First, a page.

sudden cardiac arrest at workIt’s likely that you maintain smoke detectors, first aid kits, and fire extinguishers in your business to prepare for emergencies. These are all important tools to keep your employees and customers safe. However, are you prepared for someone to go into sudden cardiac arrest in the workplace? Despite being one of the lead causes of death in the United States, sudden cardiac arrest (SCA) is not currently standardized by OSHA.

According to the Red Cross, more than 350,000 people each year are killed by SCA. It’s a disaster that can occur to any person, of any age at anytime. Generally, each minute that defibrillation isn’t performed after cardiac arrest can reduce the chance of survival by 7-10%. On average, it can take first responders 8-12 minutes to arrive on scene after a 911 call.

What can you do?

As you probably are already aware, CPR paired with an automated external defibrillator (AED) is best way to restore a heartbeat. Chances of survival are 90% when CPR and AED are administered within two minutes of the event. Additionally, most people with no medical experience can operate an AED. It’s an excellent idea for any business or public place to keep an AED in a communal area for emergencies. It’s important that the AED is easy to see and access.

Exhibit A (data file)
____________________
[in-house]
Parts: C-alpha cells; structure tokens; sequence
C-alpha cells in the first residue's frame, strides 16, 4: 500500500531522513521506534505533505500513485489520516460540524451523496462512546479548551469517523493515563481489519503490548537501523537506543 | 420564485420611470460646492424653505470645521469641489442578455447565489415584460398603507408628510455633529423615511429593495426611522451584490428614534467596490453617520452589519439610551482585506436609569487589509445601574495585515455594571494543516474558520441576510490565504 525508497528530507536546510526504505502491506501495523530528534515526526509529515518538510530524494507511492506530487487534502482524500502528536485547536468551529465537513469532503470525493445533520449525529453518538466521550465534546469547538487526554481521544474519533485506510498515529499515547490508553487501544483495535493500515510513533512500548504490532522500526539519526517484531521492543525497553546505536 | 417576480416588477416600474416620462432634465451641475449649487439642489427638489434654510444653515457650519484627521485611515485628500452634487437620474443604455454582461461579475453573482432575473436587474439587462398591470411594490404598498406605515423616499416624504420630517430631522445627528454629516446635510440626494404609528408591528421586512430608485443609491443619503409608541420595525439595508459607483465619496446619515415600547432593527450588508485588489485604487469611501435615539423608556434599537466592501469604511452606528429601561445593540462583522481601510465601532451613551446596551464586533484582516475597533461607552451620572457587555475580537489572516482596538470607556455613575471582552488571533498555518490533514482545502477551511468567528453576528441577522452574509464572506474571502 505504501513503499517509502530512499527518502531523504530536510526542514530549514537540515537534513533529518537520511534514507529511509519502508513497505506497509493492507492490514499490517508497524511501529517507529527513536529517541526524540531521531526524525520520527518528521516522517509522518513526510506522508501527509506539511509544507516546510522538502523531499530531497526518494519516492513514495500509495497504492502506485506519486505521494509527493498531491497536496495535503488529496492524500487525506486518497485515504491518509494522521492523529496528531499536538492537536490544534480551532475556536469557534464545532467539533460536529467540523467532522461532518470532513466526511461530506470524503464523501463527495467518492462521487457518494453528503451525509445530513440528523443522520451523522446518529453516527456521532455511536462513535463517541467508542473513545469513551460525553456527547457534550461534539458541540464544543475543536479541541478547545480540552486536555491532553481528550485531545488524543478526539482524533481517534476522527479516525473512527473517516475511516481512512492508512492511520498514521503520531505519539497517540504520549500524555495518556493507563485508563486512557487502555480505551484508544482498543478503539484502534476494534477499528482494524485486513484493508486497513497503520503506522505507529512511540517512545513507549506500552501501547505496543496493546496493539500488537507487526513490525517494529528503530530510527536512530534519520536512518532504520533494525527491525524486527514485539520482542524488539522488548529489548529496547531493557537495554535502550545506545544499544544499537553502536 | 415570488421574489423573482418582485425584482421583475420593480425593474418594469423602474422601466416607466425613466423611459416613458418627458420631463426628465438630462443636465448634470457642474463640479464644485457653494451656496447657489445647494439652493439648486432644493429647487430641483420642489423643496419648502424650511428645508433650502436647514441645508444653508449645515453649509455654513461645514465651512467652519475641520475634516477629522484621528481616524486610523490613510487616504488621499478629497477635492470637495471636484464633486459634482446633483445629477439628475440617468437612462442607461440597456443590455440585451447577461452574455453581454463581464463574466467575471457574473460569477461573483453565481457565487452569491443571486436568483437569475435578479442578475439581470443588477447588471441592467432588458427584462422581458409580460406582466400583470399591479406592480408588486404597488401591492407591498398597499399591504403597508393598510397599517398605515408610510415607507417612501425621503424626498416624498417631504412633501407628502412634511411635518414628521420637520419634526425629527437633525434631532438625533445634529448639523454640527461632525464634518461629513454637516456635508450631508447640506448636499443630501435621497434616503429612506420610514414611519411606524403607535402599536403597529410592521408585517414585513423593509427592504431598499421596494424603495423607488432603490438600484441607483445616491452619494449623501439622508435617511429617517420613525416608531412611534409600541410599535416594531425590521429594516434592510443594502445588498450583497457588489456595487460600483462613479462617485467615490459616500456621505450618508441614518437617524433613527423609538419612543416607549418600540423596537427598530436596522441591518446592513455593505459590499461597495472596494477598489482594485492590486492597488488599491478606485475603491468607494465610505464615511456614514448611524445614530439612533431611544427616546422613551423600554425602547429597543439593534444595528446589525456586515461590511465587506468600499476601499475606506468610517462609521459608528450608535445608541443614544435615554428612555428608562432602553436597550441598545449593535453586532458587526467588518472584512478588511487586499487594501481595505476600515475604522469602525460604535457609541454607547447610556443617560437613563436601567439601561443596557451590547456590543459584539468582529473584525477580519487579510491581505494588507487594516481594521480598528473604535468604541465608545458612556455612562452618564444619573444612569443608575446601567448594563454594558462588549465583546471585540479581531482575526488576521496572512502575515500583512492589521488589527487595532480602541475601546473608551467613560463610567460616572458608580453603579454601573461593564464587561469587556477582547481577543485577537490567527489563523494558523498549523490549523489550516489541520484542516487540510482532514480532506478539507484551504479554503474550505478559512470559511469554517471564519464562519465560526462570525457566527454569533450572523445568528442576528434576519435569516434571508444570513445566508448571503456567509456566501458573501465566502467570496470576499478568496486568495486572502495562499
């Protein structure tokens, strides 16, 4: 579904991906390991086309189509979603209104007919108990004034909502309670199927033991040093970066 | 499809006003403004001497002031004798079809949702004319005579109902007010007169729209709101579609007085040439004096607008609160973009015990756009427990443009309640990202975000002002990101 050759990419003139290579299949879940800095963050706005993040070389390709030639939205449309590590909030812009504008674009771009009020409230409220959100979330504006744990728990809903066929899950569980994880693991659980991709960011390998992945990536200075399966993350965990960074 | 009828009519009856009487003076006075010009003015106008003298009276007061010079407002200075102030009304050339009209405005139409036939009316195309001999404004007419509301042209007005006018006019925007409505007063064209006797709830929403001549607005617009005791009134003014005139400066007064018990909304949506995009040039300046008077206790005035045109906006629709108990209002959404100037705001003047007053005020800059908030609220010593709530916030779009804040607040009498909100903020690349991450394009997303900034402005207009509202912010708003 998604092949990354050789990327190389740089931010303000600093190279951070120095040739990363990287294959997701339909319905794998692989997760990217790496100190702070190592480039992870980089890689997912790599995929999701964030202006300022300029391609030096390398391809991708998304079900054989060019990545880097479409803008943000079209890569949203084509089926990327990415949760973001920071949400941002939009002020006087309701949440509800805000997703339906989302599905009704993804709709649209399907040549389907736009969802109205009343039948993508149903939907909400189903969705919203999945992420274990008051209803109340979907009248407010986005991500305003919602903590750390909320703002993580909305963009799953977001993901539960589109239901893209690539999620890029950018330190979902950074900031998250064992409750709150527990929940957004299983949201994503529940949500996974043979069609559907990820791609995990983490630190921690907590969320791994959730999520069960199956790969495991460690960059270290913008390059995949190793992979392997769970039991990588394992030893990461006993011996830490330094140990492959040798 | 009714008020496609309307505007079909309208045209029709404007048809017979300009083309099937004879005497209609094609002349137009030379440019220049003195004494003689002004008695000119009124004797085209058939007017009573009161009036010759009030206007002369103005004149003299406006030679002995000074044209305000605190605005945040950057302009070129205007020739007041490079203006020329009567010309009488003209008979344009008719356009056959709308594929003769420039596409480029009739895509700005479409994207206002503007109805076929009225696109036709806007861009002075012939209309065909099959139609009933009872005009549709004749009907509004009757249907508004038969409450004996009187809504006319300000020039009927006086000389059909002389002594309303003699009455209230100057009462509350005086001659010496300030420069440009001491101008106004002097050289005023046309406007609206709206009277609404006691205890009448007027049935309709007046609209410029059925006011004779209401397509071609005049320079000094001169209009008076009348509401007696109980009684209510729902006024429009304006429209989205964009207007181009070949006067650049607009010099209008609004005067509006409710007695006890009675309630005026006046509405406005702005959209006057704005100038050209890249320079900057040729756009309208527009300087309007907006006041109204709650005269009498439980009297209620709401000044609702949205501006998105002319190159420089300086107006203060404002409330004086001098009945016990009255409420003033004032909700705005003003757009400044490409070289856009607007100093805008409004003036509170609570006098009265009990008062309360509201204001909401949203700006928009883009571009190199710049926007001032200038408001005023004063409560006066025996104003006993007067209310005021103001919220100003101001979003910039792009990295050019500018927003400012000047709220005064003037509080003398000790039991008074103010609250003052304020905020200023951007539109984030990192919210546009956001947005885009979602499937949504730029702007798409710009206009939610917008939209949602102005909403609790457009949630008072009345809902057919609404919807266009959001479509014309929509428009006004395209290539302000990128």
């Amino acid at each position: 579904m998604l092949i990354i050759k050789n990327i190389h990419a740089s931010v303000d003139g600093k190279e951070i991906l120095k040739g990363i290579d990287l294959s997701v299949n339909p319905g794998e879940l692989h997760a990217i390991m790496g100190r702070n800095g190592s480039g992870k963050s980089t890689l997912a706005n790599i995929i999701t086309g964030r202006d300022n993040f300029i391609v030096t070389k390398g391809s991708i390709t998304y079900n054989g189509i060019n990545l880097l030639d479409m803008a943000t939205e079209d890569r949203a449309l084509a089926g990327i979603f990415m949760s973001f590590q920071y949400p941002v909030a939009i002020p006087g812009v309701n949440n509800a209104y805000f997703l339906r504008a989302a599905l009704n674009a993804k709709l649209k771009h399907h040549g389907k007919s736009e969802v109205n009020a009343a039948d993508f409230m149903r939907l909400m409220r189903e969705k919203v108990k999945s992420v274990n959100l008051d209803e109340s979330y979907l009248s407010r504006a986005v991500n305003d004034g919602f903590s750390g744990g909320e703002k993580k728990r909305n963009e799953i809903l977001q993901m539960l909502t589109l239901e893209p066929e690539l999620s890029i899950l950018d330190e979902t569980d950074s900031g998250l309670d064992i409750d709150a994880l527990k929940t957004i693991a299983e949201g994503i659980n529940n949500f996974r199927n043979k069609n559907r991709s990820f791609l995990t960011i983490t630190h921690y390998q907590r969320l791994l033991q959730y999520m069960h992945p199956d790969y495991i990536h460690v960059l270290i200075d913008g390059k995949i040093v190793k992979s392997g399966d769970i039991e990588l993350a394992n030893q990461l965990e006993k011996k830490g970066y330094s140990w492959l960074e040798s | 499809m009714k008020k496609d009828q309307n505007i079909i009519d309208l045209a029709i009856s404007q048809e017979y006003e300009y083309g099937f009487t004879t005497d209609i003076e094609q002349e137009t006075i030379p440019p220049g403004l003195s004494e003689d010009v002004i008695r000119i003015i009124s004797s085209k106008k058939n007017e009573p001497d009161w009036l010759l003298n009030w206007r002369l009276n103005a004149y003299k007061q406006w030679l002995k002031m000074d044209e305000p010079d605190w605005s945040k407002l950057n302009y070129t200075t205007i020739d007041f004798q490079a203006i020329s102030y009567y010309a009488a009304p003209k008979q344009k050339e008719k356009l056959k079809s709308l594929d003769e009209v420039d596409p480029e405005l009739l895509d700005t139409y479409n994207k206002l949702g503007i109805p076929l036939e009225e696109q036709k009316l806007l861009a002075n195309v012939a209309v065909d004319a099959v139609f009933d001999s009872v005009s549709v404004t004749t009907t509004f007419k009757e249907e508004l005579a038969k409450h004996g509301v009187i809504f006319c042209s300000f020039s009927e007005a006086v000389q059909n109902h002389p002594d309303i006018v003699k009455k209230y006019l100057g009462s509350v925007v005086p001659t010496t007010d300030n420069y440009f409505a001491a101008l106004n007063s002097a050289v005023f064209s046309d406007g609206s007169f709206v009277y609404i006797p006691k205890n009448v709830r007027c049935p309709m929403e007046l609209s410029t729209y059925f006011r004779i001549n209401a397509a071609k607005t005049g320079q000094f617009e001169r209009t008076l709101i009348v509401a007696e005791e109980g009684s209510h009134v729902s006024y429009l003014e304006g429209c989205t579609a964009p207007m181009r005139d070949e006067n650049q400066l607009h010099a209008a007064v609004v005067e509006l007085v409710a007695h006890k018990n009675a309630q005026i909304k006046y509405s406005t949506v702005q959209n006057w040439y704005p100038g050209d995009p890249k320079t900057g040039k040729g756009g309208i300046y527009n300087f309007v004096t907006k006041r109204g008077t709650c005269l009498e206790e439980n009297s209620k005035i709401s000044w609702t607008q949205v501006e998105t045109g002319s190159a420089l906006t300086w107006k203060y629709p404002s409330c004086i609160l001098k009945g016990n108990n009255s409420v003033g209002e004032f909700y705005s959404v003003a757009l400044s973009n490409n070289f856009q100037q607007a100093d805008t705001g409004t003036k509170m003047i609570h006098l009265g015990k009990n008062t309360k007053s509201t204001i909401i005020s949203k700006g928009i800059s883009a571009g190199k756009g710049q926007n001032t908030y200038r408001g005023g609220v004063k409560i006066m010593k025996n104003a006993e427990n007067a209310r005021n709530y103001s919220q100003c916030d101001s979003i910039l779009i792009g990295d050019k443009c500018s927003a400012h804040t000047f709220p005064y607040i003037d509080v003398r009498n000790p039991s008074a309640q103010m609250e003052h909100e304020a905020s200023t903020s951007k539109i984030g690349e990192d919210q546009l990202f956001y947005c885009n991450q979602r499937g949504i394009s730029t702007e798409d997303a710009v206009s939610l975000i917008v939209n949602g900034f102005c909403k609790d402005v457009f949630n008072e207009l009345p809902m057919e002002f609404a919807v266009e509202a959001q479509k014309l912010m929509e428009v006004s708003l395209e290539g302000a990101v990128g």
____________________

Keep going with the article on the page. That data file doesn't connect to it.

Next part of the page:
In addition to having an AED in the building, it’s a great idea to equip your employees with the proper training. For example, we offer a standard course covering first aid, CPR and AED training for employees. This training not only teaches your staff how to react to emergencies, but it also familiarizes them with the AED equipment and where the items are stored. For more information on how to maximize the benefit of your AED device, see this article from EHS Today.

Posted In: CPR